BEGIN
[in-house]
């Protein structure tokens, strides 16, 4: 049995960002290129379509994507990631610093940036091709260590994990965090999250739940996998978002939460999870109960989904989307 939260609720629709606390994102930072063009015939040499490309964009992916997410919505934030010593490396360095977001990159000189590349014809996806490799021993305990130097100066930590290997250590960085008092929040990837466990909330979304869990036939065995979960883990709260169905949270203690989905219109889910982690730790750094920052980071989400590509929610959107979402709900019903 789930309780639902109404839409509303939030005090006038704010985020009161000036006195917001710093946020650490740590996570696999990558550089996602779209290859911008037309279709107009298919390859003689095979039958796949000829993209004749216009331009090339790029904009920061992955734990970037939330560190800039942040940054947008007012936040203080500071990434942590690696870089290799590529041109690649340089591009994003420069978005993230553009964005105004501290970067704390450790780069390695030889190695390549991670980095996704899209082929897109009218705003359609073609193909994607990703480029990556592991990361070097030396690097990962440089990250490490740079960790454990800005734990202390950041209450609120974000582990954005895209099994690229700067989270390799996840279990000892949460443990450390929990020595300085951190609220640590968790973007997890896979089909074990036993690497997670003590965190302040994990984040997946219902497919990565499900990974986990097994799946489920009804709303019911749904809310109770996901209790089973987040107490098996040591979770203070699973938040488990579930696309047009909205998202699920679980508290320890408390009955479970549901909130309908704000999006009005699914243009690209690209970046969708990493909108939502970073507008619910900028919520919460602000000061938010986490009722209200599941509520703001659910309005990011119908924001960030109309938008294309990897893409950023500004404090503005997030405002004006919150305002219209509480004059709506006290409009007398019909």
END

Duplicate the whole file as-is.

[in-house]
């Protein structure tokens, strides 16, 4: 049995960002290129379509994507990631610093940036091709260590994990965090999250739940996998978002939460999870109960989904989307 939260609720629709606390994102930072063009015939040499490309964009992916997410919505934030010593490396360095977001990159000189590349014809996806490799021993305990130097100066930590290997250590960085008092929040990837466990909330979304869990036939065995979960883990709260169905949270203690989905219109889910982690730790750094920052980071989400590509929610959107979402709900019903 789930309780639902109404839409509303939030005090006038704010985020009161000036006195917001710093946020650490740590996570696999990558550089996602779209290859911008037309279709107009298919390859003689095979039958796949000829993209004749216009331009090339790029904009920061992955734990970037939330560190800039942040940054947008007012936040203080500071990434942590690696870089290799590529041109690649340089591009994003420069978005993230553009964005105004501290970067704390450790780069390695030889190695390549991670980095996704899209082929897109009218705003359609073609193909994607990703480029990556592991990361070097030396690097990962440089990250490490740079960790454990800005734990202390950041209450609120974000582990954005895209099994690229700067989270390799996840279990000892949460443990450390929990020595300085951190609220640590968790973007997890896979089909074990036993690497997670003590965190302040994990984040997946219902497919990565499900990974986990097994799946489920009804709303019911749904809310109770996901209790089973987040107490098996040591979770203070699973938040488990579930696309047009909205998202699920679980508290320890408390009955479970549901909130309908704000999006009005699914243009690209690209970046969708990493909108939502970073507008619910900028919520919460602000000061938010986490009722209200599941509520703001659910309005990011119908924001960030109309938008294309990897893409950023500004404090503005997030405002004006919150305002219209509480004059709506006290409009007398019909």